Why I Felt Out of Place at the World History Conference
Mr. Furnish, Ph.D., is Assistant Professor, World History, Georgia Perimeter College.
Since I teach at a community college, it had been a number of years since I last attended a WHA gathering. Sifting through the program, and aiming to optimize my attendance, I finally decided to attend panels on Islamic Art, Literature and Travel, Edges of Premodern Christendom, Gandhi in World History and a more methodological offering, Conceptions of World History.
I must confess I pointedly skipped presentations with titles such as Coding Cattle and Revising History, Marx, Gurdjieff and Mannheim: Contested Utopistics of Self and Society in World-Historical Context, Different Markets: the Divergence of the U.S. and French Bicycle Markets, 1894 (1899)-1910 (you mean Franco-American differences started before Bush became president?) and Are We What We Wear? Clothing and World History. (Actually, I think a good guideline for academic conferences is to eschew anything with "postmodern," "gender," "subaltern" and/or "Said"--as in Edward--in the title.) But to paraphrase J.R.R. Tolkien: some who attend academic conferences find my preferred topics "boring, absurd or contemptible; and I have no cause to complain, since I have similiar opinions of their works, or of the kinds of writing that they evidently prefer." Perhaps that makes me a Neanderthal (albeit an educated one) in the eyes of many of you readers, but I'm too busy teaching my students about what actually happened in world history, and grading their essays thereupon, to obsess about arcane topics and theory.
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There were some very interesting and worthwhile papers presented at the panels I attended: Stephen Gosch's (University of Wisconsin-Eau Claire) on Muslim travelers before Ibn Battuta; A.J. Andrea's (University of Vermont) on the Crusades as global phenomena; Deborah Smith-Johnston's (ABD, Northwestern) on conceptual frameworks for teaching world history. And for the most part my sensitive (some would say borderline paranoid) conservative antennae detected only the faint static of political correctness and lefist cant.
Until I went to hear about Gandhi.
The paper presentations on the great Indian nationalist leader were informative, particularly Howard Spodek's (Temple Univeristy) on "Gandhi: From Gujarat to the World," which explained how Gandhi built on Gujarati traditions, especially that of shaming those in power when they were lording it over others, to confront the British. After this discussion, and one by Ane Lindvendt (McDonough School, Baltimore) on a survey of online sources about Gandhi, the America- and Bush-bashing began.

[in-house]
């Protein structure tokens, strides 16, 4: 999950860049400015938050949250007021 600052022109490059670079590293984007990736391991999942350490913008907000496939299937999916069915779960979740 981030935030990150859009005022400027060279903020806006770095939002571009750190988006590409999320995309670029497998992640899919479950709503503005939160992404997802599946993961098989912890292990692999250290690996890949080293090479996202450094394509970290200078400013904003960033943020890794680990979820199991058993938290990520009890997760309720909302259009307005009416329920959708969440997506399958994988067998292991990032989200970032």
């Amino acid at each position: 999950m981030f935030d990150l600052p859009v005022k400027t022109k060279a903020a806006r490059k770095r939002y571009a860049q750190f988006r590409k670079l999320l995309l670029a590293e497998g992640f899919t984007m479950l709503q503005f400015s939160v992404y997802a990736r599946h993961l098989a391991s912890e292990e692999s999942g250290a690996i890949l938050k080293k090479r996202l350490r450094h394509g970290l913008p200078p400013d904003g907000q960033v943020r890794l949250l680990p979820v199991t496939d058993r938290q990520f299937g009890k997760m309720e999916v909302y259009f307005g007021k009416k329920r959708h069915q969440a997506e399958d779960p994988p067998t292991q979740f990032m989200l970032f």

The august chair/discussant of this panel, Dr. Mark Gilbert of North Georgia College and State University, segued from "Eight Ways to Use Gandhi in World History" into the following absurd analogy: like in Gandhi's time, opponents of the American administration are "being beat into submission" and "called anti-patriotic [sic]" by a "hegemonic opponent." (OK, now I have another buzz word to avoid in panels: "hegemonic.") I hurriedly reviewed my program, thinking I had inadvertently stumbled into a Howard Dean campaign stop, or perhaps an Atlanta Journal-Constitution editorial board meeting. Beat into submission? I let it pass, theorizing to myself that perhaps Professor Gilbert, living even farther north in Georgia than me, had become, against his will, a Dixie Chicks fan and thus unable to differentiate between actual censorship and the market reaction of livid country music fans out there in red America (the parts that didn't vote for Al Gore).
A bit later, however, a discussion of volunteerism in Gandhi's ideology sparked the discussant to opine that American students should be apprised of this element "because our government, in the future, will be less interventionist, and more libertarian." Less interventionst? Can someone say Iraq? Liberia? As if the Bush Adminstration, being pilloried by conservatives for increasing domestic spending to new heights, hopes to bring back soup kitchens? And just what does this have to do with Gandhi, anyway? Last time I checked, my church was doing a fine job of enlisting its youth membership to volunteer for every cause under the sun. What say we stick to Gandhi's place in world history, and how best to communicate that to our students? Is that too old-school?
The panel wound down with a debate over which lefist icon Gandhi most resembled: Che Guevara? Marx? Nelson Mandela? Susan Sarandon? (OK, I'm kidding about the last one.) Wishing to put a bit of stick about, I finally spoke up, addressing a serious (but admittedly provocative) question to Professor Spodek: "isn't it possible to see anti-Soviet activists such as Lech Walesa and Vaclav Havel in a Gandhian vein, too?" No sooner had the words left my mouth than a grad student (easily identifiable by his glaring sartorial ignorance, manifested by a fetching socks-and-Birkenstocks motif) butted in with "Well, they became millionaires and Gandhi didn't, HAR HAR HAR!" Leaving aside the rudeness of butting (and I mean that literally) in, what was the relevance of such a remark--even if true? The point, I have little doubt, was simply to belittle my contention and to keep Gandhi purely as the property of the Left--or at least the left attending that panel.
Much ado about nothing, you say? Perhaps. But I, for one, wish academic conferences could be venues for debating ideas free from the casual, and arrogant, assumption that all present must share a distaste for a Republican administration. I yearn for a day when history panels (and their attendees) are judged by the content of their presentations (and comments), not the correctness of their ideology.